Commodity ETF flows: Investors shift from specific to wider exposure Commodity ETF flows: Investors shift from specific to wider exposure Commodity ETF flows: Investors shift from specific to wider exposure

Commodity ETF flows: Investors shift from specific to wider exposure

Ole Hansen

Head of Commodity Strategy

Summary:  In recent weeks, the commodity sector has displayed a cautious approach, after witnessing a significant rebound in June and July. This recovery was characterized by notable increases in the energy sector, particularly natural gas and diesel. However, these gains were counterbalanced by declines in both precious and industrial metals, as well as grains. Examining the latest trends in ETFs, there's a notable withdrawal from gold and, unexpectedly, from crude oil. Meanwhile, interest has concentrated on ETFs that provide a broad exposure to the commodity sector.


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The commodity sector has shown a defensive stance in recent weeks, following a robust recovery in June and July. During that period, the Bloomberg Commodity Total Return index climbed to its highest level in five months, marking a 12% increase from its lowest point in 16 months. However, since that peak, confidence has been shaken due to renewed concerns about China's prospects, given it's the world's largest consumer of commodities. Added pressures come from a strengthening dollar and increasing Treasury yields, fueled by speculations that the US Federal Reserve still needs to make more interest rate hikes to effectively manage inflation.

Strong gains in energy, led by natural gas and diesel have so far helped offset losses, not only in metals, both precious and industrials, for the reasons mentioned above but also the grains sector where improved crop conditions have raised production forecasts ahead of the coming harvest. Strongest of them all has been EU TTF gas, a contract that is not included in the BCOM index, which has surged 50% on concerns that a yet to be confirmed strike action at LNG export plants in Australia will lower the availability of LNG, thereby boosting competition for deliveries between the main buyers in Asia and Europe. 

The table below show some of the world’s largest and most actively traded commodity ETF’s, their recent performance and not least recent investor flows. There are many ETFs tracking commodities so the list is by no means exhausted and should primarily be used for information and inspiration. 

The first section are UCITS-compliant ETFs and are based on an EU directive that provides a regulatory framework for funds that are managed and based in the EU. A UCITS fund can be marketed to and traded by private investors because it adheres to common risk and fund management standards, designed to shield investors from unsuitable investments. 

The second part of the table shows mostly US listed, and therefore non-UCITS compliant ETFs. It’s among this group we find some of the world’s biggest ETFs in terms of market cap, led by the GLD and IAU, two ETFs that tracks the performance of gold. It is also worth noting that due to changed taxation rules by the US Internal Revenue Service from January 1, 2023, Saxo no longer offer access to cash trading in PTP securities as non-US persons in general will incur an added 10% withholding tax on gross proceeds from the sale, trade, or transfer of U.S. PTP securities. A change that undoubtedly increased the popularity of European issued ETFs as non-US investors have either opted to close or switch their exposure to similar ETFs outside the US PTP framework.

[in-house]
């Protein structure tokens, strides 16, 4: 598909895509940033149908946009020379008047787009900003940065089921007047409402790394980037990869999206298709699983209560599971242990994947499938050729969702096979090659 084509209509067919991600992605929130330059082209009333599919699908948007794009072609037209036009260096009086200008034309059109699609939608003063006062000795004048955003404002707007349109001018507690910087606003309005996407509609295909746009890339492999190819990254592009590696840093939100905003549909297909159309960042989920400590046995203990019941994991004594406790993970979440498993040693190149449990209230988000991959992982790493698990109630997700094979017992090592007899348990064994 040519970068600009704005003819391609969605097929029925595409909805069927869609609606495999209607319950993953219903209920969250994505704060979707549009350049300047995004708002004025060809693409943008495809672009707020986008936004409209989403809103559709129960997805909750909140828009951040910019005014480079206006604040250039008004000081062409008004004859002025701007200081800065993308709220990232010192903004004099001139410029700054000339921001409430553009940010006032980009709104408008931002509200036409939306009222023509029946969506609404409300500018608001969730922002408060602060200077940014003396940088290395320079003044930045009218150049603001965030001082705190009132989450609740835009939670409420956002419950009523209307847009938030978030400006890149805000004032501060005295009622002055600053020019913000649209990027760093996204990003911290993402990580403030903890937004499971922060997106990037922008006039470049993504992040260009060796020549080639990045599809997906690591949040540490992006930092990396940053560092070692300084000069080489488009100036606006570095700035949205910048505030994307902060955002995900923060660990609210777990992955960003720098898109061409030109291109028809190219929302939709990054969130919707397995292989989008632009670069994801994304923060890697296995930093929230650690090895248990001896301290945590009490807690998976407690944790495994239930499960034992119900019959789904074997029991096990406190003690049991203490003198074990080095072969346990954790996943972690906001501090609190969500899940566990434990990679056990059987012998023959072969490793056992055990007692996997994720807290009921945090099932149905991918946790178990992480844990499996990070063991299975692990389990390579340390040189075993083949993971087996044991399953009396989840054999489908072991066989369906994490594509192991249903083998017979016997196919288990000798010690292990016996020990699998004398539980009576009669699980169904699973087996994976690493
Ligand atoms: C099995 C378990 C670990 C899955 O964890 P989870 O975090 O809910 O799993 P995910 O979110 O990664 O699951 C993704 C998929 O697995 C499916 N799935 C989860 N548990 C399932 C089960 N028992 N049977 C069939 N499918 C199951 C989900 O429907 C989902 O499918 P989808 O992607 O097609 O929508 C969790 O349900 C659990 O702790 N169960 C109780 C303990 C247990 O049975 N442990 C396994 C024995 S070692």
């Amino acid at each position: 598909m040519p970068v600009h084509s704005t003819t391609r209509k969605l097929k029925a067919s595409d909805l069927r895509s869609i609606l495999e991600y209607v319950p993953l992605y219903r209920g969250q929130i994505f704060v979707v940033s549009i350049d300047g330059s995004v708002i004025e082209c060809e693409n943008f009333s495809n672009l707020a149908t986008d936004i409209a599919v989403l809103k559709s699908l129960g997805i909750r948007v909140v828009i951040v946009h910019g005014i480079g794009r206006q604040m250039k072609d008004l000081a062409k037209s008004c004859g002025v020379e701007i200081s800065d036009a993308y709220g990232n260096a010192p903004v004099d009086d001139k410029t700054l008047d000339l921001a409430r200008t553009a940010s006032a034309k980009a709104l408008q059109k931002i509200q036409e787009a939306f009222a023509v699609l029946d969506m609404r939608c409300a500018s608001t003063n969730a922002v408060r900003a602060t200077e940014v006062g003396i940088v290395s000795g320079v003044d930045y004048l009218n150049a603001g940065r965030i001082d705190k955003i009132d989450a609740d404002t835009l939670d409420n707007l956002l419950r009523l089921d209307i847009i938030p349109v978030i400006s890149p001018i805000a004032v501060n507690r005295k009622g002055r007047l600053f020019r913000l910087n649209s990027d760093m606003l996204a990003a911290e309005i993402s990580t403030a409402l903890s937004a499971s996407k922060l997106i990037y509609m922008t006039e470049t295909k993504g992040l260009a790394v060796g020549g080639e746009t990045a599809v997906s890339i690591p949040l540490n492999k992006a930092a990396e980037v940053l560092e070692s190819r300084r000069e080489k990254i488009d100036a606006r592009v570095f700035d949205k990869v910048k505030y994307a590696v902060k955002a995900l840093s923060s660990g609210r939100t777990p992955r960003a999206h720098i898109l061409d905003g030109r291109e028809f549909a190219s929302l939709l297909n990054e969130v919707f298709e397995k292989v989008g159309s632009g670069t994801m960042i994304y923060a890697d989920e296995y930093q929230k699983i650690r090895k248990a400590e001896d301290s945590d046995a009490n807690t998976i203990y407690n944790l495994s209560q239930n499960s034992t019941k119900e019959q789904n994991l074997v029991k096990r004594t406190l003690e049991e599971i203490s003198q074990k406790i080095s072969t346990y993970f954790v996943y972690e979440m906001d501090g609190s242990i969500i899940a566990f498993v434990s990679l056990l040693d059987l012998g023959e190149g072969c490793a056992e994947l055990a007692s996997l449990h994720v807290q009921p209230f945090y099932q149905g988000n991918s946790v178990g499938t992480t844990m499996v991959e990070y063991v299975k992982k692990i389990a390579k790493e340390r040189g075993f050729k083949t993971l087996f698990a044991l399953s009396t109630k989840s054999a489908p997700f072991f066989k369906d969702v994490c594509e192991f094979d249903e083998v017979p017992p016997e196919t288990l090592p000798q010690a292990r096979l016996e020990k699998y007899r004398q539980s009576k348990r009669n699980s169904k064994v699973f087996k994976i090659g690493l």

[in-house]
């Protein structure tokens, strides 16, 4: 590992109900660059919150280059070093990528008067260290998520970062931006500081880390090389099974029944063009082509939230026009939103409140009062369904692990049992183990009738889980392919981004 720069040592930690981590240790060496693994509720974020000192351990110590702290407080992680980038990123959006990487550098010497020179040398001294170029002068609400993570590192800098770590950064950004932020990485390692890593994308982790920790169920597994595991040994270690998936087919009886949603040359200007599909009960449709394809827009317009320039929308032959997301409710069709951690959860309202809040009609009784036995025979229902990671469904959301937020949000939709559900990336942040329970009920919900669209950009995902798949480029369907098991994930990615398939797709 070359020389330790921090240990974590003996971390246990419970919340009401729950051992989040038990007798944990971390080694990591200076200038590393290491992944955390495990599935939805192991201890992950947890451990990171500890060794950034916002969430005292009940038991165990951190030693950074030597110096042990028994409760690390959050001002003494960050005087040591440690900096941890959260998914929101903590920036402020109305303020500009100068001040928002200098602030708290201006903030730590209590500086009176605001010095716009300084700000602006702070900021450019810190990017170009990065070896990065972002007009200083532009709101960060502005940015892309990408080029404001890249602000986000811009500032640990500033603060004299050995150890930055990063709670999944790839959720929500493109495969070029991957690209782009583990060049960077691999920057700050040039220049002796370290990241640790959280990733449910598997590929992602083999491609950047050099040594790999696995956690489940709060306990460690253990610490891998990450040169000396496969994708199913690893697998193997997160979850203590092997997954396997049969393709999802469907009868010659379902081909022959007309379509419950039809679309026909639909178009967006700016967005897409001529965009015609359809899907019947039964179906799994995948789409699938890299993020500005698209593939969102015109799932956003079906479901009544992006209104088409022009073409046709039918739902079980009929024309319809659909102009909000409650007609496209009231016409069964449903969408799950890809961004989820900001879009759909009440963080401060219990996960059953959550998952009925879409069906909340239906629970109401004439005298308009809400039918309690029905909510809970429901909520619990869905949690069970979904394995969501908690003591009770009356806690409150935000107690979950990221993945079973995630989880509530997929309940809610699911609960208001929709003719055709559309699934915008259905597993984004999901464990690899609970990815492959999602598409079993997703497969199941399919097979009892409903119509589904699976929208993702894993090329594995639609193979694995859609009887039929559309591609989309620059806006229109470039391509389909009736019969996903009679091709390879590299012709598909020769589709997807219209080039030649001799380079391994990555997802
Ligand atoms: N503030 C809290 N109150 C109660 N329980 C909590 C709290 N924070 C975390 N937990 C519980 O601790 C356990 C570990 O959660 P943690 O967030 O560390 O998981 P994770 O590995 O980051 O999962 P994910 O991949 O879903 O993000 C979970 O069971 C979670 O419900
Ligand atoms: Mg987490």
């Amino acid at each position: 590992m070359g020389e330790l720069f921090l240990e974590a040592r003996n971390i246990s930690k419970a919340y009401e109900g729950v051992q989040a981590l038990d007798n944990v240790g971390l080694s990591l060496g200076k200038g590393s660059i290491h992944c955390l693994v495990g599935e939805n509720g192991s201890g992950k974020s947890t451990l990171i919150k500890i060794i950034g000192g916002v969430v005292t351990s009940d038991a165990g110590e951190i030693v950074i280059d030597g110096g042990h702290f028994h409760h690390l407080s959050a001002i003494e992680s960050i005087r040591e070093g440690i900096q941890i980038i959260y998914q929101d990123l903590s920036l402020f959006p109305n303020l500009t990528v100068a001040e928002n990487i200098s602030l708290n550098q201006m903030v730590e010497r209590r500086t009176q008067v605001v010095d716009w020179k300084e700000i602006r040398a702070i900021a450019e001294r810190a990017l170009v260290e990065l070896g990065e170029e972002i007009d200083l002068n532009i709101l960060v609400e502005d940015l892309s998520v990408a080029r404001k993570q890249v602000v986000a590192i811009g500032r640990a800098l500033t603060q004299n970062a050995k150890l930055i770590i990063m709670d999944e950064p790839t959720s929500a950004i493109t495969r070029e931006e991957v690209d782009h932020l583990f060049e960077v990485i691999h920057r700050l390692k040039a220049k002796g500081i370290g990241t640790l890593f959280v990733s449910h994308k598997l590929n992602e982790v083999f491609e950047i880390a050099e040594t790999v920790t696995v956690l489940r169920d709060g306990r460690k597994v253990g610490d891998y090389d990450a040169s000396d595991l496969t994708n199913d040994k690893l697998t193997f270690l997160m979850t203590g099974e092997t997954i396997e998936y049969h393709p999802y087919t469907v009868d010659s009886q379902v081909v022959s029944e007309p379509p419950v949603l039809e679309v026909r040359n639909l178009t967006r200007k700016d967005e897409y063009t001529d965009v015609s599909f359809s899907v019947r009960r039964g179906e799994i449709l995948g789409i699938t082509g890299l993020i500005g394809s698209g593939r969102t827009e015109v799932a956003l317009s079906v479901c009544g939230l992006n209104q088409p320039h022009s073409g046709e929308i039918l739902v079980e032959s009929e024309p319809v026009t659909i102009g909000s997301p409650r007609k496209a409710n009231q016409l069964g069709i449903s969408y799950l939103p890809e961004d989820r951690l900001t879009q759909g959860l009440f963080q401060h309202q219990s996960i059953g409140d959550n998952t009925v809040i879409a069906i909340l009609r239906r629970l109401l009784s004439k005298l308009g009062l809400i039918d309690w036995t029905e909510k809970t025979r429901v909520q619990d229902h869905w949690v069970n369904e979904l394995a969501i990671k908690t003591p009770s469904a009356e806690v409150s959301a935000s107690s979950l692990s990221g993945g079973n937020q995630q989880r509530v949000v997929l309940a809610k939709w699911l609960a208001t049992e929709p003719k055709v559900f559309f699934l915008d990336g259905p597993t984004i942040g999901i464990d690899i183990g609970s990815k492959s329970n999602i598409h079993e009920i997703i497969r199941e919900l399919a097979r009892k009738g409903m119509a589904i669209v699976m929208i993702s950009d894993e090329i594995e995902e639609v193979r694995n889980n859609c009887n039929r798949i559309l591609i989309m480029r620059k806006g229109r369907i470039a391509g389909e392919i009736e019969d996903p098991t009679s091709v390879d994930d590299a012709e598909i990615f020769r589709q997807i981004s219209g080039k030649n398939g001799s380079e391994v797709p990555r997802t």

We chose to show the PTP registered ETFs given the signal value they can provide, but also the fact that traders understanding the added risks of holding leveraged positions can still trade these as CFD’s. 

Looking at recent flows we find, not surprisingly, the biggest reduction in holdings has been seen among ETFs that tracks the performance of bullion. Investors in these products have been net sellers for the past three months and driven by rising opportunity costs compared with the +5% investors currently receive on short-term interest rate and bond products. In addition, gold is also weighed down by the continued delay in the timing of peak rates as the FOMC stays focused on combatting inflation through higher rates. Developments that have triggered a reduction in exposure, even from asset managers who potentially maintain a long-term bullish view on gold, but where the timing of entry has become increasingly important given the mentioned funding cost of holding a position.
 

Somewhat surprisingly we have also seen a rather significant reduction in ETFs tracking the performance of crude oil, both Brent and WTI. Potentially driven by investors booking some profit following a strong rally to help offset losses elsewhere, or simply that investors despite the current tight market conditions courtesy of Saudi production cuts are concerned about continued macroeconomic headwinds. 

Looking at which ETFs have attracted fresh investments it is however clear that investors for varied reasons continue to seek commodity exposure, either in the belief supply tightness may underpin prices despite growth concerns or as a potential hedge against sticky inflation.The result being a month where funds have flowed from specific commodity exposures to a broader one that can be achieved through ETFs that tracks the whole commodity sector. The top three UCITS Eligible ETFs that have seen the biggest inflow this past month all tracks' the Bloomberg Commodity Index which includes a basket of 24 major commodity futures spread evenly between energy, metals and agriculture. 

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